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John Servedio from Servid Sounds, Inhouse Create, and the audio team at Photo Number 6 took some time to tell us about his experiences using RØDE Microphones on set.
Lorne, Victoria, December 2016. I was on a weekend retreat with my team from Inhouse Create. I had received a phone call to notify me that our pilot for Photo Number 6 had been approved, and we had received funding for a first season. I thought 2016 was a big year, but boy, 2017 was promising to be EPIC on a global scale.
Photo Number 6 is a reality television program combining the thrill of adventure with the joy of photography. Host Alan Fletcher explores the world looking for that elusive photo - that one perfect shot - which encapsulates the humanity and geography of the connections he makes. View the trailer here.
But first, a little about me.
Ever since my old man introduced me to a guitar, I knew I couldn’t turn back. It started simply enough, but something had been unearthed - a powerful desire to create. I would learn a few instruments and play in bands, but things evolved. I would eventually go into production, and that’s when everything changed. My passion, I discovered, would always take me beyond playing instruments. Creativity would meet a knack for problem-solving.
Being an engineer means you have logistical responsibilities - you have to know your tech, and you have to be adaptable. So when it came to devising the sound design for Photo Number 6, I knew a portable, robust rig was the only option. When the job is travelling and run-and-gunstyle recording, you need to be ready, always.
That’s why I start with the NTG3. It’s my go-to for clarity and build. Mixed inside a Rode Blimp and paired with a Boompole Pro, this microphone proved simple enough to serve as the backbone to my rig. Take the following case study - it’s easy to see how the NTG3 came into its own:
You’re on a kayak on a glacier in Iceland. It’s minus 15 degrees celsius. You’ve spent around two hours paddling to find a glacier hole, and by that time, a lot of equipment is failing. Your V-Lock batteries are going from 100 per cent to 10 per cent in five minutes; snow particles are filling your camera lense; and the boom pole is so cold it hurts. Tough conditions, you bet, but the gear soldiered on. Without a rig robust as ours, the whole shoot would have been compromised.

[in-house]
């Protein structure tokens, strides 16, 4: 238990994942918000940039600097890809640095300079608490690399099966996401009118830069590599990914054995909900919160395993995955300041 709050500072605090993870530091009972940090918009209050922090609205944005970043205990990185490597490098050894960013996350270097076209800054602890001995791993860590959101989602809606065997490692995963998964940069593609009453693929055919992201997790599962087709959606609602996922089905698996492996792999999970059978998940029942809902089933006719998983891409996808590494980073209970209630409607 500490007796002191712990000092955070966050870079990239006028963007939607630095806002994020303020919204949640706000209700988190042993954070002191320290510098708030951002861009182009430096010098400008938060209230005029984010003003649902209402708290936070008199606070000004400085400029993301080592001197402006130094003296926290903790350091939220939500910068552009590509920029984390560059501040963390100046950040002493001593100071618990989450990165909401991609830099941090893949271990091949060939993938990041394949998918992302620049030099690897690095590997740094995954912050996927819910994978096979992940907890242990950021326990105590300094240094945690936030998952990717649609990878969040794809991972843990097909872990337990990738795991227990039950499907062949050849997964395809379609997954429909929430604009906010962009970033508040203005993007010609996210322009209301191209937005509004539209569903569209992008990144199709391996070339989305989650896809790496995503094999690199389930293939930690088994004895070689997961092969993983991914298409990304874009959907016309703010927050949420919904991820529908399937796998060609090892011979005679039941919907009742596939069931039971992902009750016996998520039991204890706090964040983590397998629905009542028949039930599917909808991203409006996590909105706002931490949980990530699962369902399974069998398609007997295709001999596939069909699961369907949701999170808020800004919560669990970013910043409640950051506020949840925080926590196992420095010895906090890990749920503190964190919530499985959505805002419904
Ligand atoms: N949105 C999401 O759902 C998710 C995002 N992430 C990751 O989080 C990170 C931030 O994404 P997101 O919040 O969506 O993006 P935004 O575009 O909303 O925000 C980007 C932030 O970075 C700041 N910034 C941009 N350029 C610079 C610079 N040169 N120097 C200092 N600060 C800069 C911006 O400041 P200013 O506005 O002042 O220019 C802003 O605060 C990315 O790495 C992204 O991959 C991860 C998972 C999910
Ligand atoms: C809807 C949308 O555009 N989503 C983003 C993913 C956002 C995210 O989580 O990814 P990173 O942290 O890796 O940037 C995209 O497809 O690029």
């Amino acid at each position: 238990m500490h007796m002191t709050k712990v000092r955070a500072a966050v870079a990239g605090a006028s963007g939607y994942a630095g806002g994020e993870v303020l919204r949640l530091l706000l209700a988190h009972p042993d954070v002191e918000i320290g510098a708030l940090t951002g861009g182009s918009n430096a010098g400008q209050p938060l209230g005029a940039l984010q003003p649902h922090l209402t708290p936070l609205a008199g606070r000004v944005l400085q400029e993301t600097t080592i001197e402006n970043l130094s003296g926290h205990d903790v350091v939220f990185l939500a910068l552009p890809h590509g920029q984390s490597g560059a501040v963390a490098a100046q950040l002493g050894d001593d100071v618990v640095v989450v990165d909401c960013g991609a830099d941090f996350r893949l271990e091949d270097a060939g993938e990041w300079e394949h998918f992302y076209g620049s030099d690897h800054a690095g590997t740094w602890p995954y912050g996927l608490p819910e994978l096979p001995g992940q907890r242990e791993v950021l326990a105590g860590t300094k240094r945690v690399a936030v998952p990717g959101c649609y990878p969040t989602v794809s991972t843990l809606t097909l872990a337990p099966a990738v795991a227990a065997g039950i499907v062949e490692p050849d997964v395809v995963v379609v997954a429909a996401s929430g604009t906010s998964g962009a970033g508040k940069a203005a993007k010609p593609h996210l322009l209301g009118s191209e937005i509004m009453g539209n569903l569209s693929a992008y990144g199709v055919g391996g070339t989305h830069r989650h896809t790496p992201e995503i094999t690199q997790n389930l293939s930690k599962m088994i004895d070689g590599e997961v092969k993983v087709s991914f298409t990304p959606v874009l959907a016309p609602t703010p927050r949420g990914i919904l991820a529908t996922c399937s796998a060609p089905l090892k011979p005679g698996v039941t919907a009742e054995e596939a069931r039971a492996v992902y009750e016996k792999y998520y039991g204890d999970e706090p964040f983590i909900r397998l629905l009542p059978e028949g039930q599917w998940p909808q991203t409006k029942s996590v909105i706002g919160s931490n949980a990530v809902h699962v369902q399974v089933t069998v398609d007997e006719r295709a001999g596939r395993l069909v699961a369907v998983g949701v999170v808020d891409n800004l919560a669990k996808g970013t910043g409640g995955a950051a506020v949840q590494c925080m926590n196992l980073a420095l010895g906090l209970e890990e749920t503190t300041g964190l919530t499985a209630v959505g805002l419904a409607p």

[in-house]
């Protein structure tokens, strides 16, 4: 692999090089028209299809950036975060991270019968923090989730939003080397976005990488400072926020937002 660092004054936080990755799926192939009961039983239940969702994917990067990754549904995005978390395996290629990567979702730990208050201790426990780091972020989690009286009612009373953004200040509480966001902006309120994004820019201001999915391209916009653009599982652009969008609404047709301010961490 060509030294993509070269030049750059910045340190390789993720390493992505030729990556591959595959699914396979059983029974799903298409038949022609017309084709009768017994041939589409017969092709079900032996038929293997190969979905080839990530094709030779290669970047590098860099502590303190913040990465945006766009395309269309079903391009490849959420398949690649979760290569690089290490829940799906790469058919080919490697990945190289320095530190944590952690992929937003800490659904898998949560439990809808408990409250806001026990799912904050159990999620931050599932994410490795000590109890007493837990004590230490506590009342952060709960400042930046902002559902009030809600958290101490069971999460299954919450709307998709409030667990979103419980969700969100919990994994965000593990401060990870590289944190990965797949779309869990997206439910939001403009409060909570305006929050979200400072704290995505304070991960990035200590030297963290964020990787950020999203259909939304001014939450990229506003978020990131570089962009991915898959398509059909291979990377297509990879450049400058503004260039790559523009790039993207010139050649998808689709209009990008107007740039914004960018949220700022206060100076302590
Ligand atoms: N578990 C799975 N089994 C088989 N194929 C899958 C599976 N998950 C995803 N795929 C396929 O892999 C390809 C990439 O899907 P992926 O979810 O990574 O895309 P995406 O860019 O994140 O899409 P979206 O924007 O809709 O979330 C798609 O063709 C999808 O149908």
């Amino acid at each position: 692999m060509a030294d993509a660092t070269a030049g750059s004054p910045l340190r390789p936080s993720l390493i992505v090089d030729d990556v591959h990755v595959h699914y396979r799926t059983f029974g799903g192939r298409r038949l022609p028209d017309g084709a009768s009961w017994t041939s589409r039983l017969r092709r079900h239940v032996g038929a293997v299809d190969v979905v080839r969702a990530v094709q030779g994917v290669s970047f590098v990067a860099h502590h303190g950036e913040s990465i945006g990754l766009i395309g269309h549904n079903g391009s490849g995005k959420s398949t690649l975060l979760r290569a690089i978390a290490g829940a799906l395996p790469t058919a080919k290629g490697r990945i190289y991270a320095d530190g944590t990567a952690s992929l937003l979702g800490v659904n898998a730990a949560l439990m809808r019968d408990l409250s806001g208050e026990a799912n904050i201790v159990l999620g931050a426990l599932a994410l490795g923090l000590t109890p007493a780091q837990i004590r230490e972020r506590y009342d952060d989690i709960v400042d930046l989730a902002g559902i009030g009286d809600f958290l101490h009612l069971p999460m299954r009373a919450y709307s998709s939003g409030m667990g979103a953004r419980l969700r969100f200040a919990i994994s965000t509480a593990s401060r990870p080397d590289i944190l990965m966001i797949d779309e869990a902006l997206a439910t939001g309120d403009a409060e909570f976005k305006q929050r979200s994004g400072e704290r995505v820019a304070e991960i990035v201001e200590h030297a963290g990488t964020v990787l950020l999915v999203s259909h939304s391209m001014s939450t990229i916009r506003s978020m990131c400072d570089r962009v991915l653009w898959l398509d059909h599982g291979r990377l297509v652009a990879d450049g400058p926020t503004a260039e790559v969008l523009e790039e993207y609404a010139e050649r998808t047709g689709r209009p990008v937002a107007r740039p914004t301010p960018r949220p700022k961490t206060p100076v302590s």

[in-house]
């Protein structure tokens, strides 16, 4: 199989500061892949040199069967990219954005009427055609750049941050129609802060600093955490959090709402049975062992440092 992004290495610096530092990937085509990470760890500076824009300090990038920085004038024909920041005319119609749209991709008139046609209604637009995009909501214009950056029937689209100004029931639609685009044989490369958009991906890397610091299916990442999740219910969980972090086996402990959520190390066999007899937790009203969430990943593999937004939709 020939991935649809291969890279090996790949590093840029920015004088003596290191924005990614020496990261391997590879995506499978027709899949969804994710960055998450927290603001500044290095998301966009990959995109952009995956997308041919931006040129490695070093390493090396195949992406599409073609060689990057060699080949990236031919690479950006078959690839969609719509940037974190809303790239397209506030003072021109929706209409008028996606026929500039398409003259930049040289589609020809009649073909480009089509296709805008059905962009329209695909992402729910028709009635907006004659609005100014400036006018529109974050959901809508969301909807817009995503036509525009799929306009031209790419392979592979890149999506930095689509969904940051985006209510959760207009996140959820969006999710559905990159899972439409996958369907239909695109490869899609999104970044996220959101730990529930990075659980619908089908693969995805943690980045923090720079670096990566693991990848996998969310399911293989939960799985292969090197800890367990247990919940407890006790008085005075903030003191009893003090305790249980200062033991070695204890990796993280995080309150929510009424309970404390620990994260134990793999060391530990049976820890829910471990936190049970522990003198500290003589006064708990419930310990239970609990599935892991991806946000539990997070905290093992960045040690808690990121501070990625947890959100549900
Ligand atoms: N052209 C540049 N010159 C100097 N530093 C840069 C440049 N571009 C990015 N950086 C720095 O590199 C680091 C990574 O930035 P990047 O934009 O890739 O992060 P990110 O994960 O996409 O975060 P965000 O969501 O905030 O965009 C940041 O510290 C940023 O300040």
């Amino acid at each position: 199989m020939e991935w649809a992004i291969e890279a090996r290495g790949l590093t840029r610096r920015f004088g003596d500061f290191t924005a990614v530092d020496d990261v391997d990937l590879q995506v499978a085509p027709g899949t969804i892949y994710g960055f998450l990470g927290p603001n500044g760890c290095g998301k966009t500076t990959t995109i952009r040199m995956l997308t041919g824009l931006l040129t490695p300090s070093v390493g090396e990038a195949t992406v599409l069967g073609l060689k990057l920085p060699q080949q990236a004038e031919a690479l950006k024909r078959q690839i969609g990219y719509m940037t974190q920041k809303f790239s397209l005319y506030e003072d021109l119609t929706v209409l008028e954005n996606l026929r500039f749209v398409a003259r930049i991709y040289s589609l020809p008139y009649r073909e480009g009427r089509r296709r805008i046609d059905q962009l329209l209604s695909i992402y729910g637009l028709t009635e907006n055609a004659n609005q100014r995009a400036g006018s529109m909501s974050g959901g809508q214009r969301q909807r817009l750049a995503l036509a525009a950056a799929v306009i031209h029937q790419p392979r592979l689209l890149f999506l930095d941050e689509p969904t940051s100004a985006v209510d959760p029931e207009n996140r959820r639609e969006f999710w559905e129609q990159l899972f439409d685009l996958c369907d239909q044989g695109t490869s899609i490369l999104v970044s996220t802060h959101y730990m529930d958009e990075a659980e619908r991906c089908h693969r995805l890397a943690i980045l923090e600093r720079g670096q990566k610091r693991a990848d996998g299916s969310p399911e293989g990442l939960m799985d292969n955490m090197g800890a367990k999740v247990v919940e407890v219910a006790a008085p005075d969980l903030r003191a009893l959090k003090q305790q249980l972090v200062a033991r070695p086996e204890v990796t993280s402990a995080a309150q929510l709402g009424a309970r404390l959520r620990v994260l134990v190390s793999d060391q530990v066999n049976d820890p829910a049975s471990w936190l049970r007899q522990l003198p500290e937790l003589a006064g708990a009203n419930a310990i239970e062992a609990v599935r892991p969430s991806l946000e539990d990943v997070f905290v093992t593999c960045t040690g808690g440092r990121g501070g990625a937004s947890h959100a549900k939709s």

Onto wireless systems. I have a sizeable range, but again, simplicity was the mantra, so I added a couple of RodeLinks to my setup. You can turn them on, press two buttons, and have a pair synced and ready to go. The first shoot using the RodeLinks was going to be a trial by fire, but its 2.4GHz digital transmission with 128-bit encryption gave me confidence. And it was put to use:
We were in bustling Los Angeles, shooting onset with The Bold and the Beautiful at CBS Television City. You can imagine the frequencies going through each TV set - we needed our own channel so we wouldn’t interfere with any of the signals ping-ponging about. The fix proved simpler than I could have imagined: I grabbed the RodeLinks from my bag, synced them up in seconds, and we were shooting with the cast in seconds without any interference. It simply wasn’t feasible to have talent waiting while we sort out technical issues, and the RodeLinks made us record-ready fast.
As a second boom, the TX-XLR suited my setup perfectly. I was not fortunate enough during this production to have an assistant or boom swinger, so as you can imagine, having to record, mix and swing at the same time proved challenging.
Having a lot of coverage with microphones helps, though, and having a TX-XLR paired with an NTG3 as a second boom on standby was essential. I had another input I could rely on, another track I could mix in post. That’s what it’s all about - getting the best sound possible and having post-production in mind. Creativity is key, too. The camera team like their cinematic wide shots, which makes it hard for my boom to get close, but there is always a place for the TX-XLR to stand and deliver.
Ask me more about rig necessities and essentials, and I’ll automatically go to the RØDE Invisilav. They have become my discreet go-to microphone holder and mounting system for most of the lavaliers I use onset. They not only help protect the microphone, but can be easily taped to or mounted on any surface. And if you do happen to lose one, or have a camel chew on one (true story), you have a whole pack on reserve.
We still have a lot of content to shoot and post-producing to do but Rode certainly made my job easier onset. I would advise anyone to have a play with the systems I’ve mentioned above. I’m about to take the NTG8 and NT4 for filming the last few episodes of Photo Number 6 Season One and cannot wait to see what situations we get into together.
Tune into Channel 10 In February 2018 for Photo Number 6.
Make sure you watch the trailers and join our journey here - www.photonumber6.com
Reach out at John@servidsounds.com